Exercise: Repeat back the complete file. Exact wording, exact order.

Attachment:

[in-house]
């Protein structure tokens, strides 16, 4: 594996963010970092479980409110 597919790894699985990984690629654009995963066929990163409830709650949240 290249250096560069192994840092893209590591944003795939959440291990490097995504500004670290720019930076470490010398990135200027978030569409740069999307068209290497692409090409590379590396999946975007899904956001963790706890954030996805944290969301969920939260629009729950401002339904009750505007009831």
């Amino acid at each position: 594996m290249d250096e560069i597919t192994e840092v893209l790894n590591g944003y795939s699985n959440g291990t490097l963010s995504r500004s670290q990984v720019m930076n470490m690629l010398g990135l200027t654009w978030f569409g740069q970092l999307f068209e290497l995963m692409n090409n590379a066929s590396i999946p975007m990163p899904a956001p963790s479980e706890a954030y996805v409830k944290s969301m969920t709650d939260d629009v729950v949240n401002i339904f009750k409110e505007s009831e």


[in-house]
């Protein structure tokens, strides 16, 4: 594996963010970092479980409110 597919790894699985990984690629654009995963066929990163409830709650949240 290249250096560069192994840092893209590591944003795939959440291990490097995504500004670290720019930076470490010398990135200027978030569409740069999307068209290497692409090409590379590396999946975007899904956001963790706890954030996805944290969301969920939260629009729950401002339904009750505007009831």
């Amino acid at each position: 594996m290249d250096e560069i597919t192994e840092v893209l790894n590591g944003y795939s699985n959440g291990t490097l963010s995504r500004s670290q990984v720019m930076n470490m690629l010398g990135l200027t654009w978030f569409g740069q970092l999307f068209e290497l995963m692409n090409n590379a066929s590396i999946p975007m990163p899904a956001p963790s479980e706890a954030y996805v409830k944290s969301m969920t709650d939260d629009v729950v949240n401002i339904f009750k409110e505007s009831e």